OCEAN CITY – On Tuesday, Delegate Heather Mizeur (D-Montgomery) led a public service project at Diakonia, a shelter and emergency food services organization based in West Ocean City.
Upon arrival Volunteer Organizer at Diakonia Susan Blaney with Program Coordinator Laura Rosenfeld at her side gave Mizeur, who has been contemplating a run at governor, her campaign staff, Salisbury City Councilwoman Laura Mitchell, College Park City Councilman Patrick Wojahn, along with a handful of other volunteers, a tour of Diakonia’s facilities.
For those who are in danger of becoming homeless, Diakonia offers counseling, guidance and assistance in accessing a wide variety of support programs and, where necessary and appropriate, financial assistance for certain housing-related costs.
For those homeless, Diakonia offers a roof over their heads and much more, including counseling and support in addressing the issues that contributed to homelessness in the first place. The total overnight capacity of the two buildings is between 35 and 45 people. The configuration varies depending on the number of families, men and women in residence.
For those who are ready to leave Diakonia and move to permanent housing, Diakonia provides assistance and support in making the transition.
Diakonia operates a food pantry, which provides food assistance to hundreds of needy families every month. The food pantry program also helps Diakonia maintain contact with its “graduates” and ensure that they continue to have access to the counseling and support they need.
Diakonia also operates a thrift shop where volunteers merchandise and sell in-kind donations received that cannot be used in operations. Proceeds from the thrift shop contribute substantially to daily operations.
Diakonia receives support from individuals, local civic organizations, churches, foundations and the United Way of the Lower Eastern Shore as well as from the state and local governments.
Following a tour, Mizeur and others volunteered their time by stocking the food pantry, preparing meals for hundreds of needy families and other household chores.
While standing at the sink washing lettuce, Mizeur took the time to speak with The Dispatch over her passion in being involved with the community.
Mizeur was in Ocean City this week to attend the Maryland Municipal League (MML) Conference that takes place in the resort on an annual basis.
“While I have been a delegate, I come out here to interact with other elected officials on our role with decisions we make on a state level and be hands on with the localities talking about best practices and models at work, and learning not only about problems and concerns and how the state can be a better ally but learning about best practices from a local perspective,” she said. “Part of the reason we are here at Diakonia … I believe in coming and giving something back to the community, and I have always been about a life of service. As I have been exploring this race for governor, a constant theme for me is bringing people together to address community needs and wants … working with non-profits and doing community work. As people are getting excited about me and my race to be a potential candidate in this campaign, I want to take their energy and excitement and make it a movement towards social transformation in both policy at the state level but also rolling up our sleeves with the community and dedicating ourselves to do more community service.”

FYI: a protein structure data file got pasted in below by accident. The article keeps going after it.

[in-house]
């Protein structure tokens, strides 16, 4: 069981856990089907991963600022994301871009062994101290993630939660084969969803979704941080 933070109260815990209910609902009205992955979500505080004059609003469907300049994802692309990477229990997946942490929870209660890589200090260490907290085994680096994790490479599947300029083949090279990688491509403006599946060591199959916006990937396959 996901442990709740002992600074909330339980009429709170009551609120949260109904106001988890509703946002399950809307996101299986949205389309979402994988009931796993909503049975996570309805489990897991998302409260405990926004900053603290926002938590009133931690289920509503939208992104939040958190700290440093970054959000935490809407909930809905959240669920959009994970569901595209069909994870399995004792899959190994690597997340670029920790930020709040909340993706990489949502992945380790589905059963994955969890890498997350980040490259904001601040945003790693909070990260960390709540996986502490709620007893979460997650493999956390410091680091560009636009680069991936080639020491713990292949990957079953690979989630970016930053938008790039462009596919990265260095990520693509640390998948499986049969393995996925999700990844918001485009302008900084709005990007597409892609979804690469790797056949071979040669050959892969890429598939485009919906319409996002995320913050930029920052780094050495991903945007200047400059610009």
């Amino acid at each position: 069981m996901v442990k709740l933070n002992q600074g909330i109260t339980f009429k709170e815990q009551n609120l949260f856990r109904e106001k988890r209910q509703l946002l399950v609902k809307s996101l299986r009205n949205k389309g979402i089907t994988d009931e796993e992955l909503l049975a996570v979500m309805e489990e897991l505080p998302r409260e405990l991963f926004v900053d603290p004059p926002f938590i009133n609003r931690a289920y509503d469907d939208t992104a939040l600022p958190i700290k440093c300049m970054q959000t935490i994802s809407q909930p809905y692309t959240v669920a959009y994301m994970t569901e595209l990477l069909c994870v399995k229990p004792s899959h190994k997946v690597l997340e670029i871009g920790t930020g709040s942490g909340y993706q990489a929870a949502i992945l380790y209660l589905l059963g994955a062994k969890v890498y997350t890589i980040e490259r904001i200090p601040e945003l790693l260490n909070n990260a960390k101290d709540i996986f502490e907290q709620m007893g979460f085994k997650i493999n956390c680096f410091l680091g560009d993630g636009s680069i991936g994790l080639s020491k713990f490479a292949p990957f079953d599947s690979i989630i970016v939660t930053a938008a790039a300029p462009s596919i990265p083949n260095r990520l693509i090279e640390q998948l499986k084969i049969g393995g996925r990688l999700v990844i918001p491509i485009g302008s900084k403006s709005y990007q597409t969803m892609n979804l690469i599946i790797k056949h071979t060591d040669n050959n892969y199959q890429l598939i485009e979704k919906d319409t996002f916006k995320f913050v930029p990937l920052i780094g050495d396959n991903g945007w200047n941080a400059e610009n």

Mizeur was impressed with Diakonia, as she explained a feeling had come over her where she felt connected to a spirit of giving.
“People who are working here are giving so much of themselves, their talent and their service to help the most vulnerable in our community to succeed and give a new chance at a different life,” she said. “To take that spirit … with us in what we do moving forward is how you grow that connection, and try to do what we can to get out the word.”
Mizeur was disappointed when Blaney explained the funding Diakonia received this year from the federal government has been decreased, ultimately lowering the usual annual budget for food from $2,500 to $1,800.
“You already wonder how they can do it on $2,500, and further raising the awareness and a profile like a great organization like this will hopefully create additional opportunities for more volunteers, contributions and support from both private and public sources,” Mizeur said. “There is a challenge in the toughest of times where local resources become restrictive when the need is the most in demand, and those work at odds with each other. That is critically important for us when we are making budgeting decisions about programs for people in the community.”
Before running for public office, Mizeur spent four years in AmeriCorps assisting at-risk youth, and performed public health work on Mexico’s Yucatan Peninsula. As a Delegate, she fought to strengthen educational assistance grants for Segal AmeriCorps members.
“I have a strong connection to a social justice calling that we have to feed the hungry, house the homeless, heal the sick, and any privilege we have today can be gone tomorrow. We have to be focused on linking together strong communities that take care of each other’s most basic needs,” Mizeur said.